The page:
It all seemed so simple, so clean.
Everything was going as planned, Paul felt. The flak was there, but not too close or thick. The enemy was shooting at him, but missing! Soon they would be flying straight and level, Paul knew, no more zigzags. Paul stared out of the left waist window, alert for anything that he might spot. He was the only waist gunner for this mission; it was his job to man both sides of the plane. The intercom remained silent.
Paul could see glimpses of the ground. We will hit the target today, he believed. It was merely a matter of the lead bombardier spotting that railroad track and following it to the viaduct. This would happen.
What Paul could not see was the large flock of German fighters tens of thousands of feet below traveling in the opposite direction. These fighters knew where Paul’s bomber force was, and moreover, likely what it was going after. A perfect time for them to press an attack would be on the bomb run or the preparation for it, these Luftwaffe pilots knew.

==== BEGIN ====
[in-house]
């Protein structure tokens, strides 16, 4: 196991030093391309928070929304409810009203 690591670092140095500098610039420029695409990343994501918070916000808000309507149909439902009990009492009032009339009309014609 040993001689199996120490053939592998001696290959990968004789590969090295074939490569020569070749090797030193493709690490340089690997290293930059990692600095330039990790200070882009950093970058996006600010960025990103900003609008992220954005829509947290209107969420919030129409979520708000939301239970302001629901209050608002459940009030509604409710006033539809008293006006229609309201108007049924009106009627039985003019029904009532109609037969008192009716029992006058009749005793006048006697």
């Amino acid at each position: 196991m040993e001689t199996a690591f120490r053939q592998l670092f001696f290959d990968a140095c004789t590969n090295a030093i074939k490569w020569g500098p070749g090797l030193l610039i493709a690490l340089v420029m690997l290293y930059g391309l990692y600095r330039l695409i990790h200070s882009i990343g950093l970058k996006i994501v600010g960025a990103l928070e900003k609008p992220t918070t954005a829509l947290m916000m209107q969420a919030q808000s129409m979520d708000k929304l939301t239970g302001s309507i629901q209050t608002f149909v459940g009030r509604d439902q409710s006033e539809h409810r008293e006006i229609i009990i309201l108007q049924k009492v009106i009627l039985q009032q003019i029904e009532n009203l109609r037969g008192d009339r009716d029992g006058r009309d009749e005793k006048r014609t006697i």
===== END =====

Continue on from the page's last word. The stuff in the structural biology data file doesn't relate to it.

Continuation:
The intercom aboard The Wild Hare remained silent; the bandits had not been spotted. Kendall at his station in the radio shack received no warning transmissions from other U.S. aircraft in the vicinity.
The German pilots could scarce believe their good fortune. They had passed under the bombers without encountering a single American interceptor, then quickly turned 180 degrees and climbed as fast as their engines would pull.
In the meantime, the formation of 118 B-17s droned onward toward the target area, oblivious to the approaching danger. Soon the order would be given to open bomb bay doors, Paul reckoned. Paul’s heart was in his throat. He had practiced this many times, both stateside and on training runs over parts of non-hostile Europe, but what he was about to participate in would be “for real” warfare. This was the stuff stories are made of Paul thought; his almost 14-month anticipation was about to be realized. The bombs he would see falling would destroy or kill anything or anyone in their path.
Instead of seeing bombs falling, however, Paul spotted something else.
“I noticed we had drifted out of formation,” Paul said, “away from the protection of the other gunners.”
Paul added: “This concerned me.”